New Zealand is a beautiful country with such a diverse landscape, containing a colourful mix of mountains, beaches and countryside. It’s hardly a wonder that I’ve found it so easy to spend the last 12 months here (12 months?! Whaaaat). In that time I’ve visited so many incredible places and have somehow, after considerable thought, come up with a list of my favourite 10.
Before I go any further I must mention that I have still got quite a few places to visit, mostly on the North Island, so this may not be the final version. But here we go!
10. Marlborough Sounds
It was only a couple of weeks ago that I wrote about our trip to the Marlborough Sounds, but anyone that’s been on the Interislander ferry will know how gorgeous it is. Home to the Queen Charlotte Track – one of NZ’s great walks – and a heap of marine wildlife, these Sounds are a great introduction to those just arriving into the South Island from the North. We spent a day (regretfully not more) cruising around over to Furneaux Lodge, and were lucky enough to come across a pod of Orca’s which was *possibly* the greatest experience of my life to date. In a few weeks time we’re getting the ferry over to Wellington, so I’m excited to capture some final moments of the Marlborough Sounds then.
Had I had more time in Marlborough Sounds: I would have loved to of spent more time walking the Queen Charlotte track, exploring the variety of viewpoints and bays, and staying in the huts dotted along it. Apparently you can also swim with Dolphins here so that would have definitely been on my list had we known sooner.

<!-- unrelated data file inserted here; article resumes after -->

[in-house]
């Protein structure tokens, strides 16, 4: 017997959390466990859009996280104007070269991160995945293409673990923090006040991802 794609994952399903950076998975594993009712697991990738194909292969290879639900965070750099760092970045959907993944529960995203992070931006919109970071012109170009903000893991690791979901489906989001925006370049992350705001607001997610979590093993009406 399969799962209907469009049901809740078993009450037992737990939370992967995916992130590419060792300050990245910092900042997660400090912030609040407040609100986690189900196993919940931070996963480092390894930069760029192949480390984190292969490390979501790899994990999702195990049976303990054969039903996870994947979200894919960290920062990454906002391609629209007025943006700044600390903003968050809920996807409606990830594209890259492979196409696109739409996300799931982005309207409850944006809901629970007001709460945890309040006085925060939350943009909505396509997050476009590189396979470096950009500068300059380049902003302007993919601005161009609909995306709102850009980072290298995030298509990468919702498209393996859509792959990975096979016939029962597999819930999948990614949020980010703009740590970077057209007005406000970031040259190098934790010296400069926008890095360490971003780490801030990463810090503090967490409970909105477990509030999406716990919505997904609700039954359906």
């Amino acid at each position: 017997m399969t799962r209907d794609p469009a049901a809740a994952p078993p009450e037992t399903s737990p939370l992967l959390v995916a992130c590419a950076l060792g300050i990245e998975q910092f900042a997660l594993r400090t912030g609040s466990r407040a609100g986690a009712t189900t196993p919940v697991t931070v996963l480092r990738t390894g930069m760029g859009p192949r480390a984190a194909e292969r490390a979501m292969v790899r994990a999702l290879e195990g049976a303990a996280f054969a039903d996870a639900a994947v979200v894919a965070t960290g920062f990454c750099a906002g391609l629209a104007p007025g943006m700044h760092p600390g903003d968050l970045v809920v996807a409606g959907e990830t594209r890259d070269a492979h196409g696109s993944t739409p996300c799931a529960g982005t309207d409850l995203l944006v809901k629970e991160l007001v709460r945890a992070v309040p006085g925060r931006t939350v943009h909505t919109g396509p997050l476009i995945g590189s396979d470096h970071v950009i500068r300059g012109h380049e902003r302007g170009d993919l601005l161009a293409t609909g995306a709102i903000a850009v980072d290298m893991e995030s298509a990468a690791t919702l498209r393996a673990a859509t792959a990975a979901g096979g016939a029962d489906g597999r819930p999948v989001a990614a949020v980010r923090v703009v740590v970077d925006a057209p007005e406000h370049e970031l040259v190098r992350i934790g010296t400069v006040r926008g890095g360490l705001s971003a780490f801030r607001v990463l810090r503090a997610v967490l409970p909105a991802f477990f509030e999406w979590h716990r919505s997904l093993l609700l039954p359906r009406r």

9. Doubtful Sound
I’ve written a post about our overnight cruise with Real Journeys here, which will tell you all you need to here about this wonderful place. Had it not been for the weather then maybe I would’ve rated it higher, but I can only judge based on my own time there. If you’re going to Doubtful Sound I would 1000% recommend the cruise because, although a little pricey, it allows you to see every corner of the sound, AND you get to kayak (or wuss out like Dave and I did and then you can do a little boat ride instead) AND you get wonderful guides to tell you all that you need to know and more. OH and you get an all-you-can-eat buffet. And believe me, we pushed the boat out with the ‘all-you-can-eat’ part.
Had I had more time in Doubtful Sound: This one isn’t really about having more time, but I sort’ve wished I had just man-ed up, braved the weather, and got myself into one of the Kayak’s with the rest of my Cardies colleagues. What a cool thing to say that you’ve been kayaking in Doubtful Sound, but hey ho.
Situated on Christchurch’s peninsula, Akaroa is home to a French-themed town surrounded by the ocean and stunning views. In the one night that we spent here we sat by the ocean and had ourselves a little BBQ with some beers. It was the last night of our South Island road trip, so we were celebrating all the memories we had made over the last two weeks, and sat together as the sun faded behind the sea. We parked up along the waterfront, just beside a street filled with pubs and cute cafes, before playing cards on a bench outside. The next morning we were quick out of bed as we were teased by the thought of French pastries for breakfast. With the sun warm already I actually felt like I was in the South of France, even more so with French music playing and hanging baskets and the beach nearby. It’s the perfect holiday retreat!
Had I had more time in Akaroa: With more time I would have really liked to explore the Marina and swim with Dolphins here – the bay seemed really calm so I’m sure there’s an abundance of sea life around.